The University of Arizona

Plant-plant interactions affecting plant establishment and persistence on revegetated rangeland.

D.A. Pyke, S. Archer

Abstract


Restoration and revegetation of rangeland ecosystems is based on knowledge of abiotic and biotic interactions that affect plant establishment. Once plants become autotrophic, interactions within and between plant species may occur and then interactions may range from antagonistic to mutualistic. This full range of potential interactions needs to be considered to ensure successful revegetation. At the intraspecific level, we propose the development and use of density-yield diagrams for rangeland species. These diagrams would be based on the self-thinning principle, that aboveground biomass is related to plant density and to the dynamic process of density-dependent mortality. The proposed approach would be used to determine optimum seeding rates, and to predict future biomass of revegetated rangeland. At the interspecific level, competitive relationships of species used to reseed rangelands need to be identified to enhance the probability that species will coexist and thereby facilitate greater species diversity on the site. A diversity of species and growth forms may provide a more stable cover and productivity than a monoculture on sites characterized by environmental variability while potentially enhancing nutrient status for the site.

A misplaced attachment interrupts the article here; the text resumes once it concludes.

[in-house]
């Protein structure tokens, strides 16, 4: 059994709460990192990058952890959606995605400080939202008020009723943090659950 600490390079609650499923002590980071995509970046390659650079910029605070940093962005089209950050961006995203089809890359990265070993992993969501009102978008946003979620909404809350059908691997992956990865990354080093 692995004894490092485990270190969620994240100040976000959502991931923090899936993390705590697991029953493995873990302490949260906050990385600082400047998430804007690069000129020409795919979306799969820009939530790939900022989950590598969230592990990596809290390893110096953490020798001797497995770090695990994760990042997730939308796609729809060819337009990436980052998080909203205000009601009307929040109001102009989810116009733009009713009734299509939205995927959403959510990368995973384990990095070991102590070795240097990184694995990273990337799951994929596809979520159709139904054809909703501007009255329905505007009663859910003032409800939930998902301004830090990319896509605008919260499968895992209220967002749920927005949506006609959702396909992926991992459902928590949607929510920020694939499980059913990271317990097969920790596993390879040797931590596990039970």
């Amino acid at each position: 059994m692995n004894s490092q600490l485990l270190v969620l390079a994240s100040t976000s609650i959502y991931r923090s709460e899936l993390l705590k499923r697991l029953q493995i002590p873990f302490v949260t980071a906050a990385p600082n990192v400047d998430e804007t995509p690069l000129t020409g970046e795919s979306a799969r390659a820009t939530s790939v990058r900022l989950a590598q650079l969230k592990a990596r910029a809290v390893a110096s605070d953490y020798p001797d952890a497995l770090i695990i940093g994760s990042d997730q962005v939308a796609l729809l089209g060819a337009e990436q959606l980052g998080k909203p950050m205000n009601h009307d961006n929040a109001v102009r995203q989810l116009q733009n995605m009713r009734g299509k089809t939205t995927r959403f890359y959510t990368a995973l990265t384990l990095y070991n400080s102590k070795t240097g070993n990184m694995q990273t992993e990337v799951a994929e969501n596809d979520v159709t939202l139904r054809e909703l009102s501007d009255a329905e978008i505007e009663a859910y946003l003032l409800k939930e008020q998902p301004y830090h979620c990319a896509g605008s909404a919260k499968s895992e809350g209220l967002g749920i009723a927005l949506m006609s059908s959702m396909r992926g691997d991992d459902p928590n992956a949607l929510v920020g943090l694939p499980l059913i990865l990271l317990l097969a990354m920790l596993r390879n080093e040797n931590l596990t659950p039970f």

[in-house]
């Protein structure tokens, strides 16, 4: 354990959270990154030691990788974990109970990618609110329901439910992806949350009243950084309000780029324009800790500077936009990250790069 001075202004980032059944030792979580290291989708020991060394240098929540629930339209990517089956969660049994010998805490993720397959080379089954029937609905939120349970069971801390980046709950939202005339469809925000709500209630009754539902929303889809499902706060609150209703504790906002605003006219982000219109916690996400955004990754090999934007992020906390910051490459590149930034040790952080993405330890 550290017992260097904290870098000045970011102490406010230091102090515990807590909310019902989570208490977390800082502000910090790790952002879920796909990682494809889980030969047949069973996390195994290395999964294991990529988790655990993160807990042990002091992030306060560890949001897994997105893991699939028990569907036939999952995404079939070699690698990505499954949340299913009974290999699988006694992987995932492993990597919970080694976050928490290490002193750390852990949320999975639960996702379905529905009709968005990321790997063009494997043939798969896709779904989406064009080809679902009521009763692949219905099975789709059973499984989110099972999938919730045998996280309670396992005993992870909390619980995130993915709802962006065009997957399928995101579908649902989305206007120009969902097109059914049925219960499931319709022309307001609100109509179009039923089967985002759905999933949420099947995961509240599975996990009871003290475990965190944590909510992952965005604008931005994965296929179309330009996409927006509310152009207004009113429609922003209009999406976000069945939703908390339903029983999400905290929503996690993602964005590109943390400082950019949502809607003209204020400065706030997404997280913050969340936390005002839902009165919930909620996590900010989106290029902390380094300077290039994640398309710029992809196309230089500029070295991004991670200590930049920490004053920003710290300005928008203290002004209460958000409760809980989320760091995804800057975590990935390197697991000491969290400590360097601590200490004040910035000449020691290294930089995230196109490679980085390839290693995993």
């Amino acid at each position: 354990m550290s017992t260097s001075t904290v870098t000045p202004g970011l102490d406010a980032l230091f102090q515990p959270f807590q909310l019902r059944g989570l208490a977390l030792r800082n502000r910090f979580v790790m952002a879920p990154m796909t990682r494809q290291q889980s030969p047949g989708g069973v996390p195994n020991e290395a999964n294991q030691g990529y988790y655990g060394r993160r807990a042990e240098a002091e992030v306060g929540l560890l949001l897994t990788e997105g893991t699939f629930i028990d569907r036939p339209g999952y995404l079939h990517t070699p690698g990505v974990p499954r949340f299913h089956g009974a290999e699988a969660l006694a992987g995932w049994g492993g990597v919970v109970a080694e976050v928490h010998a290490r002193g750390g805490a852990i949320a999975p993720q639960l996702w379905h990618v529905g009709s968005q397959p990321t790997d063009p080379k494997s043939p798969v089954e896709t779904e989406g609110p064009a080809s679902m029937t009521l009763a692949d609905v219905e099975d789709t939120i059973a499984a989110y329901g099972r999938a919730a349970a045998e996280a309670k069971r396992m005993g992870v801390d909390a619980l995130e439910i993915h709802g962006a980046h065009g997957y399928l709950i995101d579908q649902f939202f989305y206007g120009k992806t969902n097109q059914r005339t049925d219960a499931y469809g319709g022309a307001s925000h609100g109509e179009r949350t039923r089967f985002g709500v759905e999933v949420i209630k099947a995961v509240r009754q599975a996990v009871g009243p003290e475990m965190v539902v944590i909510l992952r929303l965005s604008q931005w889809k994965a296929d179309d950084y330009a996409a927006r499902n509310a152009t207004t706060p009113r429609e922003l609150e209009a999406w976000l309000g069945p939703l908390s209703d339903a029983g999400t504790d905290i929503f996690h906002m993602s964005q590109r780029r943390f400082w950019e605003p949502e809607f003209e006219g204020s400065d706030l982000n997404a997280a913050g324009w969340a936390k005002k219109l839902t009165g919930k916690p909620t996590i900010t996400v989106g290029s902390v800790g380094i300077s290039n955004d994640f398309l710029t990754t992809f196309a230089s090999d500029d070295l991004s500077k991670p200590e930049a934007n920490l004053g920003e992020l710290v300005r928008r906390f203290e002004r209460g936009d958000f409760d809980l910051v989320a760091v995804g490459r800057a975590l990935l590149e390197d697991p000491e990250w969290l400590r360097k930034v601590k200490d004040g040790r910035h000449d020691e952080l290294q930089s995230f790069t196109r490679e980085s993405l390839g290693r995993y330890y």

Keywords


ecological competition;plant interaction;land restoration

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